Soon they saw a bright light and then they started hearing noises and roars that seemed to loud to becoming from any living thing. Then the little sign came out again and said: YOU HAVE ARRIVED AT YOUR DESTINATION, HAVE A NICE DAY AND REMEMBER NOT TO GET EATEN!

What was that about Beth thought? It’s not as if we are going to a place that has real dinosaurs, it’s just a game, and we can’t actually get hurt or eaten. Beth worried to herself.

They tried to open the door with the handle, but it burned their hands when they touched it, and so they ripped of some of the velvet to protect their hands. They tore they opened the door together and stepped out into the blinding midmorning sun, and the fresh smell of pine trees after it rains. They smiled as they reveled in the pureness of it all. Then the bubble of happiness that surrounded them was shattered with a roar that must have belonged to a creature as big as a mountain: a dinosaur.

It towered over them like an old giant from fairy tales, except this wasn’t a fairy tale and now that Beth and Bob had seen it didn’t even seem like a game. The dinosaur roared its annoyance at having its lunch scared away by the arrival of the time machine.

“Uh oh, I think that, it that we scared away its meal.” Beth muttered to Bob.

“I think we’re the replacement!” cried out Bob. The dinosaur paused as if Bob’s outburst had confused it, but soon it would way from the monster, it gave chase. It would soon overcome them and then it wouldn’t matter about anything, absolutely nothing because they would be dead and now it was even more annoyed and it would take longer to feast, and the feast would be them!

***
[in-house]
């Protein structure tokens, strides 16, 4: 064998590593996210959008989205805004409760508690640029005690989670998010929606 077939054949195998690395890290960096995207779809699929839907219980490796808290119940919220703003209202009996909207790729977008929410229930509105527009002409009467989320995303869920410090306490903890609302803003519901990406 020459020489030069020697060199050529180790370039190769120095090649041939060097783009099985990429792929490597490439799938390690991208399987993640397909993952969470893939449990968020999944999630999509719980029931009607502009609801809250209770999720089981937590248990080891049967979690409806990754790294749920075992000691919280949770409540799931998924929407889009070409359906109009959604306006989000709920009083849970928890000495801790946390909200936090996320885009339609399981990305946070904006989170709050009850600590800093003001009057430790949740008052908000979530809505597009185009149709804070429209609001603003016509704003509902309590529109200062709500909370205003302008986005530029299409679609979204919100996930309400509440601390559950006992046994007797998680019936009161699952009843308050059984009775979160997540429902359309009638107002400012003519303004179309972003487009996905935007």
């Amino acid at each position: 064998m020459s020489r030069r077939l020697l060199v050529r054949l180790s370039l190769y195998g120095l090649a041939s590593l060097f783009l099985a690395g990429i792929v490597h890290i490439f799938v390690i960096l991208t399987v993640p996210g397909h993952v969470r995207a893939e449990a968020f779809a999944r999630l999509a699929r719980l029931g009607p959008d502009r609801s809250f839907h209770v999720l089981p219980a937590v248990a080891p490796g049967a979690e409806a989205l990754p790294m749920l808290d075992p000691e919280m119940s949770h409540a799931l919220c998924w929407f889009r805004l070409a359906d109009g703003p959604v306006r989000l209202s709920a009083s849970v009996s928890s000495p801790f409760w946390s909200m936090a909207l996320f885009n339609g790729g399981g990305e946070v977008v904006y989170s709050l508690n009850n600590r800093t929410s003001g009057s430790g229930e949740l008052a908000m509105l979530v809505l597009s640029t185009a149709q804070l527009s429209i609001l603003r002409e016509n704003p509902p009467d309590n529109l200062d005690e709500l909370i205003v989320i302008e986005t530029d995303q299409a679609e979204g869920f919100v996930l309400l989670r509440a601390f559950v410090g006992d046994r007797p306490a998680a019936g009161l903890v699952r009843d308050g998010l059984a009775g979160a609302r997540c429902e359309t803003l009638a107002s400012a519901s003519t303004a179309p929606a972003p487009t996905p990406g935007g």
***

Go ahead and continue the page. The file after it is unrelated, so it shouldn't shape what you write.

They turned and rand. They came to an old oak forest with think trunks and looking up into the sky at the tips of the trees they squeezed between the towering trees and ran into it. The monster paused and started pacing in front of the grove. At first they waited sure it was going to leave but as time worn on it became apparent that it was going to stay very so they settled down to wait, they went and gathered wood for a fire, neither of them had any experience of making a fire but they had seen enough T.V shows to know what to do, but then they realized they had no matches so they just curled up and sank into fitful slumbers. They awoke to the sound of something creaking and groaning, then a crack like gunshot rang thorough the air.

They jumped to their feet at the noise, only man made metal could make that kind of noise. The machine! They raced out to the edge of the woods and looked out in horror at what the dinosaur was doing, it was ravaging the machine, tearing bits and pieces off f it and spitting them out into the distance. The worst was that they knew what had made the gunshot sound, it had sat on it and the machine had snapped under the pressure like a twig under an elephant.